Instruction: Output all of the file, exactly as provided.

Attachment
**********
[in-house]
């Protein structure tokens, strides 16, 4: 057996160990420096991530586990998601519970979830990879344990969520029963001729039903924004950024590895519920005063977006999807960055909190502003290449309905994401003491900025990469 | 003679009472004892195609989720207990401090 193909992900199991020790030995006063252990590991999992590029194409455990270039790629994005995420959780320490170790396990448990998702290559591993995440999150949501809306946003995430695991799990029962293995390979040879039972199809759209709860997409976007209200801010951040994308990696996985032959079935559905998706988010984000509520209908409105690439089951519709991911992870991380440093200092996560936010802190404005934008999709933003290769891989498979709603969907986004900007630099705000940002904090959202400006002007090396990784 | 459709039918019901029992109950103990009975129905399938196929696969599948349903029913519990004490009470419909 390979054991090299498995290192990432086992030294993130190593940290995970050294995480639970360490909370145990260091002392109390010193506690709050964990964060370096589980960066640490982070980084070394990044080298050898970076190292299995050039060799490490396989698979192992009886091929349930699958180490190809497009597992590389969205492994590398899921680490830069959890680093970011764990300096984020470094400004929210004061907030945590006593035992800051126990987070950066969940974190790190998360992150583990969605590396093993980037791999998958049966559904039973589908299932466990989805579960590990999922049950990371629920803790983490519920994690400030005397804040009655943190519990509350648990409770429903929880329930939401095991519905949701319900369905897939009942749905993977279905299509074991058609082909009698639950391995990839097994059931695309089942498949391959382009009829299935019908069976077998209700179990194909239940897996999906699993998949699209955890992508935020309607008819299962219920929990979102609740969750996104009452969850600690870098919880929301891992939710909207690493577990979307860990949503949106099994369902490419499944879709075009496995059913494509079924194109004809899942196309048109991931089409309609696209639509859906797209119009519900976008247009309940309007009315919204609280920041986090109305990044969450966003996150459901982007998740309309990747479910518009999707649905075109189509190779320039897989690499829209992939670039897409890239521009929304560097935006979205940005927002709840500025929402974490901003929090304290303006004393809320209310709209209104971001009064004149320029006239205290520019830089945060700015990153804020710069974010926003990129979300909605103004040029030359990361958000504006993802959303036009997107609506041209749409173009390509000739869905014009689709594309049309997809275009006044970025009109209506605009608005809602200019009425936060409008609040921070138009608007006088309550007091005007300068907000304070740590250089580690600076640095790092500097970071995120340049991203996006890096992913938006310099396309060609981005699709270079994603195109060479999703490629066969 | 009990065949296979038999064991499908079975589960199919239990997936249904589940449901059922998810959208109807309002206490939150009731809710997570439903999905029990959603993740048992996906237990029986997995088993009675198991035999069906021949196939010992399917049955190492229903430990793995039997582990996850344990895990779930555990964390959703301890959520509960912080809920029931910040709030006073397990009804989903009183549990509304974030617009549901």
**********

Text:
[in-house]
């Protein structure tokens, strides 16, 4: 057996160990420096991530586990998601519970979830990879344990969520029963001729039903924004950024590895519920005063977006999807960055909190502003290449309905994401003491900025990469 | 003679009472004892195609989720207990401090 193909992900199991020790030995006063252990590991999992590029194409455990270039790629994005995420959780320490170790396990448990998702290559591993995440999150949501809306946003995430695991799990029962293995390979040879039972199809759209709860997409976007209200801010951040994308990696996985032959079935559905998706988010984000509520209908409105690439089951519709991911992870991380440093200092996560936010802190404005934008999709933003290769891989498979709603969907986004900007630099705000940002904090959202400006002007090396990784 | 459709039918019901029992109950103990009975129905399938196929696969599948349903029913519990004490009470419909 390979054991090299498995290192990432086992030294993130190593940290995970050294995480639970360490909370145990260091002392109390010193506690709050964990964060370096589980960066640490982070980084070394990044080298050898970076190292299995050039060799490490396989698979192992009886091929349930699958180490190809497009597992590389969205492994590398899921680490830069959890680093970011764990300096984020470094400004929210004061907030945590006593035992800051126990987070950066969940974190790190998360992150583990969605590396093993980037791999998958049966559904039973589908299932466990989805579960590990999922049950990371629920803790983490519920994690400030005397804040009655943190519990509350648990409770429903929880329930939401095991519905949701319900369905897939009942749905993977279905299509074991058609082909009698639950391995990839097994059931695309089942498949391959382009009829299935019908069976077998209700179990194909239940897996999906699993998949699209955890992508935020309607008819299962219920929990979102609740969750996104009452969850600690870098919880929301891992939710909207690493577990979307860990949503949106099994369902490419499944879709075009496995059913494509079924194109004809899942196309048109991931089409309609696209639509859906797209119009519900976008247009309940309007009315919204609280920041986090109305990044969450966003996150459901982007998740309309990747479910518009999707649905075109189509190779320039897989690499829209992939670039897409890239521009929304560097935006979205940005927002709840500025929402974490901003929090304290303006004393809320209310709209209104971001009064004149320029006239205290520019830089945060700015990153804020710069974010926003990129979300909605103004040029030359990361958000504006993802959303036009997107609506041209749409173009390509000739869905014009689709594309049309997809275009006044970025009109209506605009608005809602200019009425936060409008609040921070138009608007006088309550007091005007300068907000304070740590250089580690600076640095790092500097970071995120340049991203996006890096992913938006310099396309060609981005699709270079994603195109060479999703490629066969 | 009990065949296979038999064991499908079975589960199919239990997936249904589940449901059922998810959208109807309002206490939150009731809710997570439903999905029990959603993740048992996906237990029986997995088993009675198991035999069906021949196939010992399917049955190492229903430990793995039997582990996850344990895990779930555990964390959703301890959520509960912080809920029931910040709030006073397990009804989903009183549990509304974030617009549901």